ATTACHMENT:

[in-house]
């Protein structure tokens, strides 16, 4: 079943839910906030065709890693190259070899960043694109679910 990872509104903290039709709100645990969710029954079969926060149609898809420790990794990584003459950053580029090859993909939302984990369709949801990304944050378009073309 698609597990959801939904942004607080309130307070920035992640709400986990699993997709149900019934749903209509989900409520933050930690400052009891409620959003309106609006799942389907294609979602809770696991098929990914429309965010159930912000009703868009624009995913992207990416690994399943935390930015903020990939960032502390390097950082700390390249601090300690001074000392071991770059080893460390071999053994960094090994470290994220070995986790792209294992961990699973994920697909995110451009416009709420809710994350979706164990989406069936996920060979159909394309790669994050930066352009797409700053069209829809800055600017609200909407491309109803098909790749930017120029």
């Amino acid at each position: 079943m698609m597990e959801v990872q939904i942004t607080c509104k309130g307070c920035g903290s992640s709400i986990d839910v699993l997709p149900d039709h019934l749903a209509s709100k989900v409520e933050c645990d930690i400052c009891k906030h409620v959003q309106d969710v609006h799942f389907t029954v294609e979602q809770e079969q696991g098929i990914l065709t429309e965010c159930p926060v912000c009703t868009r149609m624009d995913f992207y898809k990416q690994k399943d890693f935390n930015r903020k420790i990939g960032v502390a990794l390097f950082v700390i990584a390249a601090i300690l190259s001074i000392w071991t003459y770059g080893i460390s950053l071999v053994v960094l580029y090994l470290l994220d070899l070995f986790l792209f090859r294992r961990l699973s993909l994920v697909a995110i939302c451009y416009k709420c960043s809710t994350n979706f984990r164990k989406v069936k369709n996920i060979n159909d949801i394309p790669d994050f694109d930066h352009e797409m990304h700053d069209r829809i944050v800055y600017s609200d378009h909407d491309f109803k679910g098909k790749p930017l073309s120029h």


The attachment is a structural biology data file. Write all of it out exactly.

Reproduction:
[in-house]
């Protein structure tokens, strides 16, 4: 079943839910906030065709890693190259070899960043694109679910 990872509104903290039709709100645990969710029954079969926060149609898809420790990794990584003459950053580029090859993909939302984990369709949801990304944050378009073309 698609597990959801939904942004607080309130307070920035992640709400986990699993997709149900019934749903209509989900409520933050930690400052009891409620959003309106609006799942389907294609979602809770696991098929990914429309965010159930912000009703868009624009995913992207990416690994399943935390930015903020990939960032502390390097950082700390390249601090300690001074000392071991770059080893460390071999053994960094090994470290994220070995986790792209294992961990699973994920697909995110451009416009709420809710994350979706164990989406069936996920060979159909394309790669994050930066352009797409700053069209829809800055600017609200909407491309109803098909790749930017120029």
């Amino acid at each position: 079943m698609m597990e959801v990872q939904i942004t607080c509104k309130g307070c920035g903290s992640s709400i986990d839910v699993l997709p149900d039709h019934l749903a209509s709100k989900v409520e933050c645990d930690i400052c009891k906030h409620v959003q309106d969710v609006h799942f389907t029954v294609e979602q809770e079969q696991g098929i990914l065709t429309e965010c159930p926060v912000c009703t868009r149609m624009d995913f992207y898809k990416q690994k399943d890693f935390n930015r903020k420790i990939g960032v502390a990794l390097f950082v700390i990584a390249a601090i300690l190259s001074i000392w071991t003459y770059g080893i460390s950053l071999v053994v960094l580029y090994l470290l994220d070899l070995f986790l792209f090859r294992r961990l699973s993909l994920v697909a995110i939302c451009y416009k709420c960043s809710t994350n979706f984990r164990k989406v069936k369709n996920i060979n159909d949801i394309p790669d994050f694109d930066h352009e797409m990304h700053d069209r829809i944050v800055y600017s609200d378009h909407d491309f109803k679910g098909k790749p930017l073309s120029h």